I believe, I said.
In God too? he asked.
I don’t know, I don’t have an answer to that, I said.
I believe in God because life is hard, he said.
Very hard, I said.
That’s it, he said, and only God knows why, because that’s how he wants it, the One who sits on high and rules the world and determines our lives and fate, and it’s all one big mystery. My dance, me, you, life, everything, in general.
A wind began to blow in the park, causing the treetops to dance.
Yes, God created the wind too, believe me, and it’s also a big mystery.
He continued to dance silently.
What can you do, he started talking again, that’s how God created the world, and it’s all one long darkness.
Perhaps, I said.
But the dear God has abandoned me he said, stopping helplessly.
A moment later he resumed dancing.
Sometimes I think about the force that ties a person to life, but in an old man this force disappears.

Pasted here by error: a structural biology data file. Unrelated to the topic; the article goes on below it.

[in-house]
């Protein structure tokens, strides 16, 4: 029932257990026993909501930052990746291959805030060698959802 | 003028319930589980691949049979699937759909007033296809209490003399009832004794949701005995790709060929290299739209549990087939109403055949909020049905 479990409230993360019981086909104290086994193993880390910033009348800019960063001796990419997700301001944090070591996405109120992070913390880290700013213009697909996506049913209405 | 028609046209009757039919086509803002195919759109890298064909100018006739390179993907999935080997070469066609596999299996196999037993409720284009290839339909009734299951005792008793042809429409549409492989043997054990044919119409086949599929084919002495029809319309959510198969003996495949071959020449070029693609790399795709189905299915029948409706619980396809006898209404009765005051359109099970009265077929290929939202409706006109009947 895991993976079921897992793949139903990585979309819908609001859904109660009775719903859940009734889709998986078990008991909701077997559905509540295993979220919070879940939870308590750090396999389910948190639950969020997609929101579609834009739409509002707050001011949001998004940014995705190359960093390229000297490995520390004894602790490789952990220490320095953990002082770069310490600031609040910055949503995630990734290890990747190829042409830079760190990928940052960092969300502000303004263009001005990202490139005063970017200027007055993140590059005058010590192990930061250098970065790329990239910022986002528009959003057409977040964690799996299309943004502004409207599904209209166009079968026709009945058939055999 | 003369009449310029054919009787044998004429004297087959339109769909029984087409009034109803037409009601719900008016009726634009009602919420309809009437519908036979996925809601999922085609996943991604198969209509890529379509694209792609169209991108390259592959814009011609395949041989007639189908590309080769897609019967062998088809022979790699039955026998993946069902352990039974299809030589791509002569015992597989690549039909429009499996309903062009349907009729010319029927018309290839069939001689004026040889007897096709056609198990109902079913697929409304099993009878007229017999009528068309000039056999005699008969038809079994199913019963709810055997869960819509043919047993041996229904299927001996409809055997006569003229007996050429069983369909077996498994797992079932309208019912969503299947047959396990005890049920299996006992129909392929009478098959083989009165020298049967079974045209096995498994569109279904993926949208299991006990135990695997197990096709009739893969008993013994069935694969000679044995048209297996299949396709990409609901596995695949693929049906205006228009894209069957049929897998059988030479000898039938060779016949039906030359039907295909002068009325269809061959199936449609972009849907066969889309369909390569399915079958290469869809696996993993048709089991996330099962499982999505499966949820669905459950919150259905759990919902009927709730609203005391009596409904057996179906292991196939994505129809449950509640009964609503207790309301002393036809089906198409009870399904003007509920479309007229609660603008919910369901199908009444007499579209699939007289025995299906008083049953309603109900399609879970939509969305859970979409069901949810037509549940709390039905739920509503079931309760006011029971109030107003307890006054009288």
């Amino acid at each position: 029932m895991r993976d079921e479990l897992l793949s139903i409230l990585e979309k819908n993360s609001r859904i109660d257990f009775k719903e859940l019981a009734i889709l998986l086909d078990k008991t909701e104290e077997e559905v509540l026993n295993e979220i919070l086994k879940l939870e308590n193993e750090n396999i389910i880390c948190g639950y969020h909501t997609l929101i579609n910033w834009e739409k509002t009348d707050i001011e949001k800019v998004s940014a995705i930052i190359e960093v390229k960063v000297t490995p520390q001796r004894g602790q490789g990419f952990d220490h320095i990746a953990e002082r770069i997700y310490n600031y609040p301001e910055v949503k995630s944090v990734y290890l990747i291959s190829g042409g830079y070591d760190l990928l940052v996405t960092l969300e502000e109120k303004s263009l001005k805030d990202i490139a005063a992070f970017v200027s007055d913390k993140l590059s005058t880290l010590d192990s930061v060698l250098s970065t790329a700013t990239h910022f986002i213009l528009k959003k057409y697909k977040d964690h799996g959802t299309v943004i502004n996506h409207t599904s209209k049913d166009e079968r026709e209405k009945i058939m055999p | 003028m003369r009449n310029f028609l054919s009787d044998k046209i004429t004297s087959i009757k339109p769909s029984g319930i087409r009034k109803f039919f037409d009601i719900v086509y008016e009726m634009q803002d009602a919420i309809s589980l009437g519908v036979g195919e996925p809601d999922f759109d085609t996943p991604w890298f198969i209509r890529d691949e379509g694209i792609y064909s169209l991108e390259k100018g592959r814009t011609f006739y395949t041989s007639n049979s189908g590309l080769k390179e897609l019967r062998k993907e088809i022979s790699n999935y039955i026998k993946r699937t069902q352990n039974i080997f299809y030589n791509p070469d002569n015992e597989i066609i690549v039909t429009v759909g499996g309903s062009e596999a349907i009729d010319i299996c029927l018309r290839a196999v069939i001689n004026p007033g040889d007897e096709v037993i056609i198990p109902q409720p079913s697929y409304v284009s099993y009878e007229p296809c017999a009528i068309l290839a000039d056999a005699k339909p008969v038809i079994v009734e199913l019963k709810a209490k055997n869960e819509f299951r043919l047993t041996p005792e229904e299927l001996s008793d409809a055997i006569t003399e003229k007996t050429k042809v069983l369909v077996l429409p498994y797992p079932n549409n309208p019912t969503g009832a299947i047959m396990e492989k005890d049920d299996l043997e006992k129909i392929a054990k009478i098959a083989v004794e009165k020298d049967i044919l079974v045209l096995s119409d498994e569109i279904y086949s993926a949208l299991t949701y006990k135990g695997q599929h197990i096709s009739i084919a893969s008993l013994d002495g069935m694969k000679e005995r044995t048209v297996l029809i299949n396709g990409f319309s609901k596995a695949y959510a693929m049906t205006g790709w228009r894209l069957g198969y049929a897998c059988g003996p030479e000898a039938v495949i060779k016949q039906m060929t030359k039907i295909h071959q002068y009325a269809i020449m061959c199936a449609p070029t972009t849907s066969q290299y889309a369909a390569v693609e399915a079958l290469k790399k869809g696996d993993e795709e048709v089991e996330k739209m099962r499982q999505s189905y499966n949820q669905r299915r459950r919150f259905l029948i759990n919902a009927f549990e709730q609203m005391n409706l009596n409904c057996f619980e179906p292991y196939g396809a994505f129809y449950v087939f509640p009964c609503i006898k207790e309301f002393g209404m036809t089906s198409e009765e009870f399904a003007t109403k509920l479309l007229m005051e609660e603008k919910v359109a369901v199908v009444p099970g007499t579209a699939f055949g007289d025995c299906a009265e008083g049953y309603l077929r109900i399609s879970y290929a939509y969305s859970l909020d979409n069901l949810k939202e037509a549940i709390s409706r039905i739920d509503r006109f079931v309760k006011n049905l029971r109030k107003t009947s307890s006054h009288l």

Now he stood as though a huge hole had opened up beneath him.
I ask too many questions, he said, but people think that there’s order in the world, and I think there’s chaos.
No, God forbid, I said.
He looked frightened now.
The worst thing is uncertainty, he said, looking around him as though a fire had broken out in the park.
And do you eat at home? I asked.
I like olives and fruit and a plate of soup.
You’re a lion, I said.
He looked at me, annoyed.
And perhaps nevertheless I’ll still enjoy God’s graces, he said.
Amen, I said, and I envy you, I would also like to dance.
That’s good, it does a person good, he said, starting to dance again.
Yes, yes, I said, looking at the man dancing in front of me in the park, twisting his body and waving his arms.
His face shone.
So that’s what you do at home all day, I said.
Of course, thanks to this force I’m alive, and I’m an old man.
But you dance like a young man, I said.
Because that’s how God wants it, he said.
This man is a strange bird, I said to myself. An old man dances in the park and he has a God.
Dancing is my life, he continued. If I stop dancing I’ll die, and I still want to live, as long as I dance I’m alive.
I see, I said.
That’s it, he said, I still want to live, I’m still dancing.
I’m happy, I said, and I see that you’re also happy when you dance.